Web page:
Genuine Parts Company (NYSE:GPC) sells replacement parts in the automotive industry. The company has achieved good growth in recent years, but as the company’s growth seems to be maintained only through frequent acquisitions instead of organic growth, I believe investors should stay cautious. The current valuation seems to reflect quite minimal growth, in line with my expectations. For these reasons, I have a hold-rating for the stock.
Genuine Parts Company sells replacement parts in the automotive industry as well as for industrial customers. The company was founded in 1928 and has scaled its operations organically and through acquisitions into a globally recognized company, it has operations in North America, Europe, Asia, and Australia.
Genuine Parts Company has been listed on the stock market for a very long time. In the stock’s last 30 years, the stock has appreciated by 656%, translating to a compounded annual rate of around 7.0% – while the stock has generated a good return, it hasn’t been a significant outperformer.
On top of the share appreciation, investors get quarterly dividends of $0.95, making the stock’s dividend yield around 2.47%. The dividend has a good history of growth, as dividends were only $0.13 back in 1989:
Other than dividends, the company seems to use its free cash flow in acquisitions – the company’s annual spend on cash acquisitions seems to be in the hundreds of millions in most years. In the latest years, for example, the part distributor bought Alliance Automotive Group in 2023 and Lausan Group in 2022.
As the company has spent significant resources on acquisitions, Genuine Parts Company has achieved a compounded annual growth rate of around 5.0% from 2002 to 2022:
The company has a revenue growth guidance of 4% to 6% for 2023, fueled by the previously mentioned acquisitions.
Throughout the company’s history, Genuine Parts Company has kept a stable operating margin – from 2002 to 2022, the margin has fluctuated between 5.92% and 8.06%:
Adding to the stability, Genuine Parts Company’s revenues don’t seem to have very large fluctuations – during the 2008 financial crisis, while many other companies had a very hard time, Genuine Parts Company’s revenues only declined by 8.7% in 2009. The company’s operating income fell by 16.1% – the amount seems quite healthy compared to many other companies in the year.
The company has outlined financial targets for 2025 – the targets include revenues of $26.5 billion to $27 billion for the year, as well as an EPS of $11 to $11.5. The middle point of the revenue guidance would represent an annual growth rate of 6.6% from 2022 to 2025 – while the growth rate would be only slightly above the historical rate, I believe Genuine Parts Company can only achieve the growth with aggressive acquisitions.
Genuine Parts Company’s balance sheet seems relatively healthy to my eye. The company has $530 million in cash. On the other side, the company has around $3403 million in long-term debt – as Genuine Parts Company’s market capitalization is over $21 billion, I see the amount as healthy. Of the debt, $418 million is in current portions and the rest in non-current portions; I believe the current portion can be easily paid off with the company’s free cash flow.
Not far from a historical level, Genuine Parts Company currently trades at a forward price-to-earnings ratio of around 16:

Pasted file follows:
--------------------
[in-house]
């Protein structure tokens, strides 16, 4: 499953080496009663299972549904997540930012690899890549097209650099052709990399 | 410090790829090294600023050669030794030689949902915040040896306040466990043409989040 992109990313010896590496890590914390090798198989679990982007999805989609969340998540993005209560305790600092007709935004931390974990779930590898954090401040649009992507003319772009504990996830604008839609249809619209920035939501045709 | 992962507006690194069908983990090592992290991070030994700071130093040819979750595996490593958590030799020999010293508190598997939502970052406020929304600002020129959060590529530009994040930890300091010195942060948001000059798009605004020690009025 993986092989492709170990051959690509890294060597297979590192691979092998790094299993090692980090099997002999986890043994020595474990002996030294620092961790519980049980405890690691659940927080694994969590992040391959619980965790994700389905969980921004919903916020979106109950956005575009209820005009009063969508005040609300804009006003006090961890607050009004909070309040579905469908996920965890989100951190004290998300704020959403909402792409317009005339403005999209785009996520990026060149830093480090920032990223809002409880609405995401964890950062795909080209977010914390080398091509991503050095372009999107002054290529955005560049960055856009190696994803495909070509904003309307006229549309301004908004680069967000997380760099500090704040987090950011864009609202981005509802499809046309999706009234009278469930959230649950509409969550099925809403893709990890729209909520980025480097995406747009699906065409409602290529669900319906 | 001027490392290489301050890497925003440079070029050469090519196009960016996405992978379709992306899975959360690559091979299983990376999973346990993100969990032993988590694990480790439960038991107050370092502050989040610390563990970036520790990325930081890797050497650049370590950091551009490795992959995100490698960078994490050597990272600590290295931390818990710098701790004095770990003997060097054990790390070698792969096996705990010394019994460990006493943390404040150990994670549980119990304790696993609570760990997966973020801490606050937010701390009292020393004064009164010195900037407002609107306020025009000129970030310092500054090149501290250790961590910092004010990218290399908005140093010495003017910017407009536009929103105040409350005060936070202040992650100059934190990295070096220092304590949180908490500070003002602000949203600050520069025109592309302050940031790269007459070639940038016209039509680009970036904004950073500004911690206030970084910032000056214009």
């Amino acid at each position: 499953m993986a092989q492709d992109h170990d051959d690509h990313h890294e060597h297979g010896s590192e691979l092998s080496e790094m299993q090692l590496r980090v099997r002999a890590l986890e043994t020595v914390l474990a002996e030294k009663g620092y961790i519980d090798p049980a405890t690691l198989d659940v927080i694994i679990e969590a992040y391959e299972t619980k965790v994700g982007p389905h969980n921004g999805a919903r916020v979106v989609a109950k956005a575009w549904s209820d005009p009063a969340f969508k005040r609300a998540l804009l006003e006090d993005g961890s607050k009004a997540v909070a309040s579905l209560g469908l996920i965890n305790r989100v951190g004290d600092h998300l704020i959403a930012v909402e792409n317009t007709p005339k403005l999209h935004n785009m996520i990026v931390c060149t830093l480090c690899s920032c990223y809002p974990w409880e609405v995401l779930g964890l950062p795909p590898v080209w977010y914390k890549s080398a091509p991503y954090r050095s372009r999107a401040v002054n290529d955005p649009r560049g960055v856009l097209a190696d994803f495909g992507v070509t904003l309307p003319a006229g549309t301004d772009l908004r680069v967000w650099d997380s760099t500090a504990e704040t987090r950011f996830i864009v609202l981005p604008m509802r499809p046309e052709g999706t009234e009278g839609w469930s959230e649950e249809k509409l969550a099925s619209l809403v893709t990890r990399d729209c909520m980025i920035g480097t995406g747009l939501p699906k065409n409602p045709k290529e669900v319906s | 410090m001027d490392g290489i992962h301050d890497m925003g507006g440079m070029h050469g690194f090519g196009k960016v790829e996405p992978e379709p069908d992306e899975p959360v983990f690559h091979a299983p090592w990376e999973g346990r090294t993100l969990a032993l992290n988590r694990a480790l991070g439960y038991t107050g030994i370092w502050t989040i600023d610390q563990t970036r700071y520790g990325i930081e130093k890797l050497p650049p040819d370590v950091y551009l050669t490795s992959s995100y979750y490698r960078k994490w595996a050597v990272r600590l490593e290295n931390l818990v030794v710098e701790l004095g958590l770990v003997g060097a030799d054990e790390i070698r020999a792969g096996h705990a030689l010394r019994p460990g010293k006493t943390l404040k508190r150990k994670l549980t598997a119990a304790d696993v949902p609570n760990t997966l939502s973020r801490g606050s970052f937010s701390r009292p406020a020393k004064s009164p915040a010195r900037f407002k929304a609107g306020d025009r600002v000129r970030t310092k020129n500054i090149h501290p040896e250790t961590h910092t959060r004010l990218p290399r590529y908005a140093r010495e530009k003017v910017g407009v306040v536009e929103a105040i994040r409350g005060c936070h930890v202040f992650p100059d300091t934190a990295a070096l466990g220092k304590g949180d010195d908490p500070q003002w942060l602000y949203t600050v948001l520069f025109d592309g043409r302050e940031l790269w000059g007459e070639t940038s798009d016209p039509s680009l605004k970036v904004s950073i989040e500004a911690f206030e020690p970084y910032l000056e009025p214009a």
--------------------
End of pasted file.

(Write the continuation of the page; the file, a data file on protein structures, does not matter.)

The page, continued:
The valuation seems to be modestly expensive in my opinion, as the company has low organic growth. To put the valuation into a more thorough perspective, I constructed a discounted cash flow model.
In the model, I expect to hit its growth guidance of 4% to 6%, as I expect a growth of 5.5%. After 2023, I expect a nominal growth of two percent for every year after – although the expectation is below Genuine Parts Company’s 2025 guidance, I don’t see it as reasonable to price in growth that I don’t see as happening organically; acquisitions eat away cash flows, which aren’t factored in the model either.
As for the company’s EBIT margin, I expect that the company keeps up its 2022 level of 7.6% indefinitely – I don’t see any current factors that would indicate a long-term margin that varies from the current level. Genuine Parts Company has also kept a mostly stable margin throughout its history; I don’t believe the margin should see large variance in the future, either.
These expectations, and a weighted average cost of capital of 8.59%, craft the following DCF model scenario with an estimated fair value of $119.43, around 22% below the current price:
The used cost of capital is derived from a capital asset pricing model with the following assumptions:
In Q2, the company had $16.5 million in interest expenses. Annualized, this comes up to an interest rate of around 1.94% – the company seems to pay an incredibly low interest rate on its debts. The company has quite moderate amounts of debt; I estimate the company’s long-term debt-to-equity ratio to be 15%.
I use the United States’ 10-year bond yield of 4.17% as the risk-free rate. The estimated equity risk premium of 5.91% is taken from Aswath Damodaran’s latest report. Tikr estimates Genuine Parts Company’s beta to be 0.91; the beta isn’t very high, as replacement parts are mostly a necessity. Finally, I add a small liquidity premium of 0.3% into the cost of equity, putting the cost of equity at 9.85% and the WACC at 8.59%, used in the DCF model.
Although the DCF model suggests some downside for Genuine Parts Company’s stock, I don’t believe a sell-rating is justified. The company has very stable earnings, that I believe are not represented entirely by the beta of 0.91 – the beta could very well be lower in the future, lowering the cost of capital. Also, the DCF model doesn’t take into account any acquisitions – as the company could create shareholder value through acquisitions, the DCF model could underestimate the stock’s potential. As such, I have a hold-rating for the stock.